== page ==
Computer hardware and software is evolving. So are computer viruses.
Today's computer viruses have become sophisticated beings (yes,
they're almost alive). Did you know that some viruses don't require
any action on your side in order to take full control over your
Yes, you don't really need to click on anything or accept any file.
You'll not be asked to approve anything - and until it's very late,
you'll not even be aware of your new companion. But when that dormant
Virus, which installed on your PC, triggers and start working on
your computer - that's too late. Want to know more?
Combined virus attacks are a relatively new term, describing viruses
that crawl into your computer in a few steps. First, the virus has
to get to your computer. That's very easy. Receive a malicious email
or browse a hostile web site. Not much action is required from your
side. Just opening an email (you don't have to activate any attachment)
or entering a site is enough. The virus puts a piece of dangerous
code on your computer, camouflaged as a harmless piece of information.
Since no virus is actually conveyed during this step, your favorite
AV software will probably take no action and report nothing.
The next few steps are more interesting. A very dangerous piece
of code resides in your hard disk, but is still dormant - it doesn't
run and doesn't cause any damage - yet...
Then, another, harmlessly looking site or email triggers the dormant
code. Again, your AV software doesn't really notice that because
the piece of code is already on your computer. The AV software would
usually just scan code that is downloaded and executed from the
Internet. It usually trusts code that's already on your computer.
Of course, it you have a firewall installed - that doesn't do you
any good against this attack. The application, which triggers the
virus is legitimate and has full rights to access the Internet.
Last but not least - the virus has to be executed on your computer.
This last step requires assistance from a giant - Microsoft. Writing
a web-browser is a complicated task. It involves work from thousands
of programmers. Such a complicated task is never flawless - and
some bugs remain here and there. Computer hackers recognize these
bugs and use them to make Microsoft's Internet Explorer to do things
it wasn't intended to do. Specifically, these bugs allow hackers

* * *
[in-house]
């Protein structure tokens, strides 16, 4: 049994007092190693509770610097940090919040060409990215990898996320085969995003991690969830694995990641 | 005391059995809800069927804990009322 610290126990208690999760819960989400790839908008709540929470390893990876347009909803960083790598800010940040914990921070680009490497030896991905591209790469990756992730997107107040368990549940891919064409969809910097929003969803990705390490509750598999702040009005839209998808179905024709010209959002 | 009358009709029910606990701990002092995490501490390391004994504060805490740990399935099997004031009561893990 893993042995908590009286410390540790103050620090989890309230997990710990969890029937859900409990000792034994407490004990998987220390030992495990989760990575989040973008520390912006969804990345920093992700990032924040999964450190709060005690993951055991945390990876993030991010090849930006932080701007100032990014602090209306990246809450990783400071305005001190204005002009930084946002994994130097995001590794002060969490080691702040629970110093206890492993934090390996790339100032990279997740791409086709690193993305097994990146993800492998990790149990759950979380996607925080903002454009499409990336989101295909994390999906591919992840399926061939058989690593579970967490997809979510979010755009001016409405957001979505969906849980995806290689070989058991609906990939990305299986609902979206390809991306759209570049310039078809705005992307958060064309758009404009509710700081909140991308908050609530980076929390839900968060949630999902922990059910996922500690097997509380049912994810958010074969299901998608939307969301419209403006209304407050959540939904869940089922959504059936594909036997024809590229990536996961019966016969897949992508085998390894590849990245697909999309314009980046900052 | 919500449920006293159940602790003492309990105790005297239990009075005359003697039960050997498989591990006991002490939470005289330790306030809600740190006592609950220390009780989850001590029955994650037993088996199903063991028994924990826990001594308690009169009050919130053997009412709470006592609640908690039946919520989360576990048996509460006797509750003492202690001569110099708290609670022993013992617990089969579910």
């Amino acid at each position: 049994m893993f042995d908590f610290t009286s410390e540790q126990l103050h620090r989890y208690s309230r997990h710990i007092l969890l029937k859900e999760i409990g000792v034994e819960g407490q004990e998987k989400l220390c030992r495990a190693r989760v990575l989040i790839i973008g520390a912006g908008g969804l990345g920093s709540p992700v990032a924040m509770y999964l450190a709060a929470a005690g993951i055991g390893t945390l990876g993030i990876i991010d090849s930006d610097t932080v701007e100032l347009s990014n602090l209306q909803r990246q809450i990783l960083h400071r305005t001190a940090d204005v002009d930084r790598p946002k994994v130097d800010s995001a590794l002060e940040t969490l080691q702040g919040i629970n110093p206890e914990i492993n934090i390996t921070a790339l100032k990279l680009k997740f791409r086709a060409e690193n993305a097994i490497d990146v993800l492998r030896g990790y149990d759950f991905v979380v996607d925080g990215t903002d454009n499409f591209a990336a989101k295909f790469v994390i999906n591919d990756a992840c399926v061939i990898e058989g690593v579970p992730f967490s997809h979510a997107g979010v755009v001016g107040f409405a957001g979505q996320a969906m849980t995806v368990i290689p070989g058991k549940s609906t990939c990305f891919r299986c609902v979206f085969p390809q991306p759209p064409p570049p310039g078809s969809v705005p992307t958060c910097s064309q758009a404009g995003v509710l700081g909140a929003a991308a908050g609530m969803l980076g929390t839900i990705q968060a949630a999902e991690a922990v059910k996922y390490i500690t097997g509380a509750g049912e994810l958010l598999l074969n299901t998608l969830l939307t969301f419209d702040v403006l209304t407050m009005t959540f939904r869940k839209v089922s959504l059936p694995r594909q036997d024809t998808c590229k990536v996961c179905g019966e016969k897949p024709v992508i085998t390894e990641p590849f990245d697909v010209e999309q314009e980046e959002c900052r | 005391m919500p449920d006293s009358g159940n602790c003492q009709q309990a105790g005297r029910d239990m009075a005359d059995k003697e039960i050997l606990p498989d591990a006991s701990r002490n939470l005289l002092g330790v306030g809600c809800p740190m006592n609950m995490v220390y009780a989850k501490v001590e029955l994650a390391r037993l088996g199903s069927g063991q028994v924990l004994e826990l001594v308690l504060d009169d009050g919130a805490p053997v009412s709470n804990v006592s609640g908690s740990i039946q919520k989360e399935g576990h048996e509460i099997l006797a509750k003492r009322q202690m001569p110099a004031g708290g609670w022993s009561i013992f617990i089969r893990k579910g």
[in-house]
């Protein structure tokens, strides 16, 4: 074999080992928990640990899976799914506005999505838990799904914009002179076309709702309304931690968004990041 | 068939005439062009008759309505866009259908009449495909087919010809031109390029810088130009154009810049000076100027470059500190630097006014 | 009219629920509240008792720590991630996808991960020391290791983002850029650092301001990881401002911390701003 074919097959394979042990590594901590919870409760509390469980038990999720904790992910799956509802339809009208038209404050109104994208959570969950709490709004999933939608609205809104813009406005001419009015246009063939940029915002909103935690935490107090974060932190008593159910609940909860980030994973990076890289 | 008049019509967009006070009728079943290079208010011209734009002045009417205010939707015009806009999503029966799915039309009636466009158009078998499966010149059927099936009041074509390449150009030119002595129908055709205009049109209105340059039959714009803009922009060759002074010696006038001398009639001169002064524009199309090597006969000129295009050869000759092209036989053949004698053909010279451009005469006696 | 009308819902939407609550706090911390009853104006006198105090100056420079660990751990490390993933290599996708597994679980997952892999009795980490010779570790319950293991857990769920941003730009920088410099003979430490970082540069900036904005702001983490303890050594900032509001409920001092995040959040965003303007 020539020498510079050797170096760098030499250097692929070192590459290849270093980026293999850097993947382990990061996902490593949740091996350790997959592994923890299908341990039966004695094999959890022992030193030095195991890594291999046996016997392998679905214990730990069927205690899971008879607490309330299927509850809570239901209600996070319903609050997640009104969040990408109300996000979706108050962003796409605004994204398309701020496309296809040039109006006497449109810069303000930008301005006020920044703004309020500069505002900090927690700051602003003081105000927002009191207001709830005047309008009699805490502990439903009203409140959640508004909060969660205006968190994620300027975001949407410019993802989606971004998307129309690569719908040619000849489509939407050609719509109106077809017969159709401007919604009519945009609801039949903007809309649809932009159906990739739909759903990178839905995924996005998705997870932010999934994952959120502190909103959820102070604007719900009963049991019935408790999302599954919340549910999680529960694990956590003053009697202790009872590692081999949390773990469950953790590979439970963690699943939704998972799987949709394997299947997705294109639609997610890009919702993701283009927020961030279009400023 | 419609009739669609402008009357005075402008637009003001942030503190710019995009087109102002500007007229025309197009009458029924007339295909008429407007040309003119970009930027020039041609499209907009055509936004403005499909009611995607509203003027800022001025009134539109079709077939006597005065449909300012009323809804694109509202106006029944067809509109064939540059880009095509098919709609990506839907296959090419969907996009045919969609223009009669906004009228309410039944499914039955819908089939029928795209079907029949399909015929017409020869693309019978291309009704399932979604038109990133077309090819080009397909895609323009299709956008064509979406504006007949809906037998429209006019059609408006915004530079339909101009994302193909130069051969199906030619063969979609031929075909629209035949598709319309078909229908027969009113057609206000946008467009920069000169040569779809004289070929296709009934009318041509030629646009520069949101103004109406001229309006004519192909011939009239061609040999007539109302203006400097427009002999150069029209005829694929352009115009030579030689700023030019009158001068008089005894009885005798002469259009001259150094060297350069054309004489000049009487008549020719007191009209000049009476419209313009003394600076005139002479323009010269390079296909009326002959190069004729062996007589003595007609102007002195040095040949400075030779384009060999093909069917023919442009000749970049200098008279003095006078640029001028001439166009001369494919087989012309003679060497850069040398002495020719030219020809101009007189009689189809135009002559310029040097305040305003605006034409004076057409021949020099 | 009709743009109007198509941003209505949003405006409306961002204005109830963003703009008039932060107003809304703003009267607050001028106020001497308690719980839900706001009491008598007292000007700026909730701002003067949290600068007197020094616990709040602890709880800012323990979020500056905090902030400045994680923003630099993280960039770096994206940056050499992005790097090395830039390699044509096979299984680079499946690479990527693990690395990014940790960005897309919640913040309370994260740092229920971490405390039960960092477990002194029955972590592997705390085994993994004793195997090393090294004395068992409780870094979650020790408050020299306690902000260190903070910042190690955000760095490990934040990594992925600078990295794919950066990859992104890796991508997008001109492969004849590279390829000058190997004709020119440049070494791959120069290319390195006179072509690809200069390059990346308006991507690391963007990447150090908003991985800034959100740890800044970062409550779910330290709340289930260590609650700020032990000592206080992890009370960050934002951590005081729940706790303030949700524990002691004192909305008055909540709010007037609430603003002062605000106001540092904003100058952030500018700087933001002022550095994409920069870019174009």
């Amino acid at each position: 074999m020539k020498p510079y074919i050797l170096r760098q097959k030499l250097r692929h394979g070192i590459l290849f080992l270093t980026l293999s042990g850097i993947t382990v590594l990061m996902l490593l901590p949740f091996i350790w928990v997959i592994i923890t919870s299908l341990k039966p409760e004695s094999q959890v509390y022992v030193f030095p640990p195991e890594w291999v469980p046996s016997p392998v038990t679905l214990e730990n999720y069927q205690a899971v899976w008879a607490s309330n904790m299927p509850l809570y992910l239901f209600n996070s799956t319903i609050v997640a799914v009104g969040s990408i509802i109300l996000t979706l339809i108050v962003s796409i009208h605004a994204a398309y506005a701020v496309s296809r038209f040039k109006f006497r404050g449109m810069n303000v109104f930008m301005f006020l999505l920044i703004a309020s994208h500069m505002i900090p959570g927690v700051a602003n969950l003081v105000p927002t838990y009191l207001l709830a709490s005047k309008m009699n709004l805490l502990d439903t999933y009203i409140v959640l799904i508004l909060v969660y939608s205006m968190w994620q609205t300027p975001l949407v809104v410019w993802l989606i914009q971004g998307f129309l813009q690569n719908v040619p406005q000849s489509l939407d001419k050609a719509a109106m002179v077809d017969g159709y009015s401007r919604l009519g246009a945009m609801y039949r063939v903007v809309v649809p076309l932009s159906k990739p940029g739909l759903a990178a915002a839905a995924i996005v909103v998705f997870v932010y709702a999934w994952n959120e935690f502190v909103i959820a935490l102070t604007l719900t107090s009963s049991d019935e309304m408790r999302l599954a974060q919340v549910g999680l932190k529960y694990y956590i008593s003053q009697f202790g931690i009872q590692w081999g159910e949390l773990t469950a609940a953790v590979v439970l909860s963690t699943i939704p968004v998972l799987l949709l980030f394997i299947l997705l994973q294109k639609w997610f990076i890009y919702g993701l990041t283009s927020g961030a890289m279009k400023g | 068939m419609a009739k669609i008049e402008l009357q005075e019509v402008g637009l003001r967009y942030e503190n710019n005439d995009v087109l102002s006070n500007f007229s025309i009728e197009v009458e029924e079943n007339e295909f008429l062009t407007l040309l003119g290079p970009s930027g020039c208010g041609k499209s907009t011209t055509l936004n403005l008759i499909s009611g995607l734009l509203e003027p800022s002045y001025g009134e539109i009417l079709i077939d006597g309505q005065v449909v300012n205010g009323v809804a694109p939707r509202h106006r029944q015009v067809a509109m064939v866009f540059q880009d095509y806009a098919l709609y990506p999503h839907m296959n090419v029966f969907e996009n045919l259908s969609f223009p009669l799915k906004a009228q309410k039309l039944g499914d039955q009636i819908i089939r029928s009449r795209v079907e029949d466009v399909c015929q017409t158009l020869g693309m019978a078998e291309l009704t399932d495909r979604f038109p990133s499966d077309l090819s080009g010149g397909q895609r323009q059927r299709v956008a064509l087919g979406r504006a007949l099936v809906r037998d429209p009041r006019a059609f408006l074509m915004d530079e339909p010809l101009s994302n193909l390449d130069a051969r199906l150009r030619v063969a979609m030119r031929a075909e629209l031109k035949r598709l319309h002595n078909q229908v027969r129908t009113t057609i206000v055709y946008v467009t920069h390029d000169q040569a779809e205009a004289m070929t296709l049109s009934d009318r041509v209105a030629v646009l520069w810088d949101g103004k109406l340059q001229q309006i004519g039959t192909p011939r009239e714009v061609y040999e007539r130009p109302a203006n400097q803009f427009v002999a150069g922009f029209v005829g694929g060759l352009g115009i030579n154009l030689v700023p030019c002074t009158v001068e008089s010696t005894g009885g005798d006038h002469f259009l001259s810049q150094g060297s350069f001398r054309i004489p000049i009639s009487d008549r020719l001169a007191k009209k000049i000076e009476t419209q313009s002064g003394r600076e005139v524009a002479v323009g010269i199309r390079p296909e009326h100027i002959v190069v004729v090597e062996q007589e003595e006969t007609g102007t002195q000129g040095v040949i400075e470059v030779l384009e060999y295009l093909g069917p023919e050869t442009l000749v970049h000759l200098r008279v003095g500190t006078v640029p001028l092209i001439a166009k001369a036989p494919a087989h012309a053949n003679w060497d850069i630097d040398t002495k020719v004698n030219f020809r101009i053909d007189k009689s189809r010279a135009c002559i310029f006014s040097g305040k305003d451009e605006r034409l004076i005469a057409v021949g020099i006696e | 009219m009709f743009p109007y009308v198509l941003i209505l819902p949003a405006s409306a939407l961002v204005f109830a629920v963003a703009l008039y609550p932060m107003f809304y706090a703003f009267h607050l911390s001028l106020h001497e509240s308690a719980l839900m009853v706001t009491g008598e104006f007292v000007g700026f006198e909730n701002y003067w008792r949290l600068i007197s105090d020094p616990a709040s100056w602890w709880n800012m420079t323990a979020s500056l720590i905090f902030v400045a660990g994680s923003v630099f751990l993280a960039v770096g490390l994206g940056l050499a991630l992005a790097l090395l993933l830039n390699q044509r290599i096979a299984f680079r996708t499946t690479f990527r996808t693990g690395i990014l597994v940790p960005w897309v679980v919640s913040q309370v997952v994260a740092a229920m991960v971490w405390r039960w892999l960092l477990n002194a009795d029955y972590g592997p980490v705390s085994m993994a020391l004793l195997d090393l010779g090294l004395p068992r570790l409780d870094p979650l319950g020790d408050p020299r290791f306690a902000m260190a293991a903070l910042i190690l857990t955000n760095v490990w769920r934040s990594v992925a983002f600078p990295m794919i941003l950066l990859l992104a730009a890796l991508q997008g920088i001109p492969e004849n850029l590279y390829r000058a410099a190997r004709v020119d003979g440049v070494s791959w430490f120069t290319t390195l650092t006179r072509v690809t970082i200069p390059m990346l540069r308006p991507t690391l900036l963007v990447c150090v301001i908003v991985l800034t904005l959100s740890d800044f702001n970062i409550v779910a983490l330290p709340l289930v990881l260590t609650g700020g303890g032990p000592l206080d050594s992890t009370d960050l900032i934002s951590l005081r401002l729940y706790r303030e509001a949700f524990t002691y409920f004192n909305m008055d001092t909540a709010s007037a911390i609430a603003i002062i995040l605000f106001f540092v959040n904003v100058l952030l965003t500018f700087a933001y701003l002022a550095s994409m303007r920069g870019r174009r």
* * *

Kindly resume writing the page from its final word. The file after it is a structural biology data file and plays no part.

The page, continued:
to wake up (or trigger) dormant virus code on your computer.
And then, your new visitor - the virus - can do whatever it feels
like doing. Having administrative privileges, the new owner of your
computer can have a look at your files, send them, change them -
but most popular of all - simply erase them.
What do I do?
There are a few things that you can do to protect from computer
viruses. The key to protecting your computer is in understanding
that no solution is perfect and that you should always trust your
common sense before anything else. Then, there are some technical
things that can be done:
- Get anti-virus software and use it frequently. Keep it updated.
- Visit only known sites and don't follow random links.
- Open emails from trusted sources only, and from them also -
try to understand if you're looking at legitimate email or at
Spam/viruses (they go together hand in hand).
- Delete the contents of your temporary Internet contents, and
Recycle Bin frequently - this is a great place for viruses to
hold their very private data, which goes undetected.
- Keep up-to-date on modern virus techniques. You can read non-technical
descriptions at plenty of site, like McAfee.
- And last, keep in mind that there's always a change that a
virus will hit you. Keep your data backed up at all times. Backup
your work files, pictures and photographs, music and every other
piece of data you'll need in case you need to setup your computer
- Your backup should be to a remote media. Remote FTP would work
fine, but for Gigabytes of photographs data, you should consider
backing up to CDs / DVDs. After making backup, don't forget to
verify your data, so that when you need it, you can be sure that
By:Yoav Helzer, Founder, OnTheGoSoft